BEIJING — China's Xiaomi Inc., a company with no previous experience in the CE business, has picked up where Sony, Motorola, and Nokia left off and has blazed a path to survival in today's cutthroat consumer market.
Xiaomi's strategies, which defy most of the industry's conventional wisdom, seem to be working so far. The company is gaining millions of enthusiastic Xiaomi fans -- though still mostly in China. Two years after its inception, it sold 7.19 million smartphones in China in 2012, bringing in 12.6 billion Yuan ($2.049 billion) in revenue. In 2013, it sold 18.7 million smartphones and generated 18.7 billion Yuan ($5.074 billion) of revenue.
The counterintuitive steps Xiaomi has taken on its way to dominating the market here are many. It has priced its high-performance phone for less than its bill of materials. It sells only on the Internet (no retail stores or third-party distributors). It uses no ODMs to design a box. It limits its range of models, and it maintains a longer product cycle. It thrives on frequent software updates -- on a weekly basis.
Xiaomi also makes a point of disclosing the names of suppliers for every part and component designed into its products. "Traditional handset vendors treat such information as if it were trade secrets," Bin Lin, co-founder and president of Xiaomi, told us during a recent one-on-one interview. "We don't. For an Internet company like ours, the disclosure makes our products more transparent, which we think is the key to win trust from our customers."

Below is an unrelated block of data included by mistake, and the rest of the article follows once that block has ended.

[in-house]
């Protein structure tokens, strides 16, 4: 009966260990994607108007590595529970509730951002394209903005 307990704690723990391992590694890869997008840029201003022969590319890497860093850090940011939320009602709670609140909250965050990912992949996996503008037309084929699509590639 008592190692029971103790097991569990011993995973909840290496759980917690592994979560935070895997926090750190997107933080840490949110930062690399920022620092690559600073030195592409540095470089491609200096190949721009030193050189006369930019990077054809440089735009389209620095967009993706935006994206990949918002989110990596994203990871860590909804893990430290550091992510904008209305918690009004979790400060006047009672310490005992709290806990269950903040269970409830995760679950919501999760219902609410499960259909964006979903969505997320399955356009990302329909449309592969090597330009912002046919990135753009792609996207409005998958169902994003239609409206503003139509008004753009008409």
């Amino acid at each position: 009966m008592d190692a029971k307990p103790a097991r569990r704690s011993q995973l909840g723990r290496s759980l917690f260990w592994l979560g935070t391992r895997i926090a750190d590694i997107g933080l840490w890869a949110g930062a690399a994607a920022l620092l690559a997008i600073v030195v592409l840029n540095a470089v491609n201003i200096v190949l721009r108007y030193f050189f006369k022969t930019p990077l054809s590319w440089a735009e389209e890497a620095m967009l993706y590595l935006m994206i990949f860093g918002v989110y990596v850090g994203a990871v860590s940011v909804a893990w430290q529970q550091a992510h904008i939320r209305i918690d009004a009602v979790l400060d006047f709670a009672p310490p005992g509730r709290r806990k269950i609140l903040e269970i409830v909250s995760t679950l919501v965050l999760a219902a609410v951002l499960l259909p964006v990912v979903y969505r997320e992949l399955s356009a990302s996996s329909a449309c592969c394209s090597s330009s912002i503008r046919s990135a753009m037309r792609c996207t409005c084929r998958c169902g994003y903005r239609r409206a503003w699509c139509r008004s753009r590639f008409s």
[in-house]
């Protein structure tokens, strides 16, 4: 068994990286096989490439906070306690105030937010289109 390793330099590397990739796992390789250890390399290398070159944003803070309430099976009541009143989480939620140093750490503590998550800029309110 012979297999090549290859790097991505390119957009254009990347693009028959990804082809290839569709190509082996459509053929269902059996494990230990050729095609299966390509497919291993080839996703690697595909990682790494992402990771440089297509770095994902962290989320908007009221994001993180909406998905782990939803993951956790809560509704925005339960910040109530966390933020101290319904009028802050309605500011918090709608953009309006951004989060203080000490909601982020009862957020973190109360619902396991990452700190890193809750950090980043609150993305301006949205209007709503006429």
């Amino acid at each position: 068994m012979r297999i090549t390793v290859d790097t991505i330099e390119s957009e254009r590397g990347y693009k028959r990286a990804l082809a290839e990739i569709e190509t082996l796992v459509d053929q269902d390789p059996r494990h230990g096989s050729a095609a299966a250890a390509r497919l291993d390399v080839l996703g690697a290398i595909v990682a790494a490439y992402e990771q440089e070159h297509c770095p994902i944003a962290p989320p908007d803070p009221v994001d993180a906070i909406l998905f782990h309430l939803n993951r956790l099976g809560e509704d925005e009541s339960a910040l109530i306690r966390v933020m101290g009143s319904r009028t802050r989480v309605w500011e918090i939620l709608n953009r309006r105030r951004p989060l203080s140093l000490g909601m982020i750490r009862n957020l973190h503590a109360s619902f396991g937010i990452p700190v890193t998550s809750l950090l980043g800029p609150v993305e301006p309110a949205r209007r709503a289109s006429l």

Bin Lin, Xiaomi's co-founder and president, in his office in Beijing.
Smartphones aren't the only CE product Xiaomi is selling in China. Though every major consumer electronics company in Japan and Europe seems to be fleeing the TV business, Xiaomi launched Xiaomi TV and the Xiaomi over-the-top box last year. Late last year, it rolled out a WiFi router featuring Broadcom's dual-core 1GHz CPU, 802.11ac running at dual bands (2.4 GHz and 5GHz), and a 1 TB 2.5-inch SATA hard drive. Lin said the Linux-based smart router could be Xioami's first product to enter the US market -- if it chooses to take the plunge. Xiaomi also offers a number of accessories, including portable chargers.
Xiaomi's almost fanatical focus on Internet sales is much noted. This marketing strategy has become legend and gospel in China. By coming out of nowhere to take China's smartphone sector by storm in less than three years, Xiaomi reminds many Western analysts of Steve Jobs and the iPhone launch.
Who's who in the mobile technology
The less-told tale is Xiaomi's technology prowess, backed up by the team's collective knowledge on software and hardware -- down to granular details.
The seven co-founders include the crème de la crème of engineering talent from China's King Software, as well as management heavyweights from Google, Microsoft, and Motorola. If you've ever wondered whatever happened to the top Chinese engineering lieutenant at Microsoft Research Asia (founded in Beijing in the late 1990s), the director of Microsoft China's Academy of Engineering, or the guy who established an R&D Center for Motorola China in late 1990s, Xiaomi's your answer.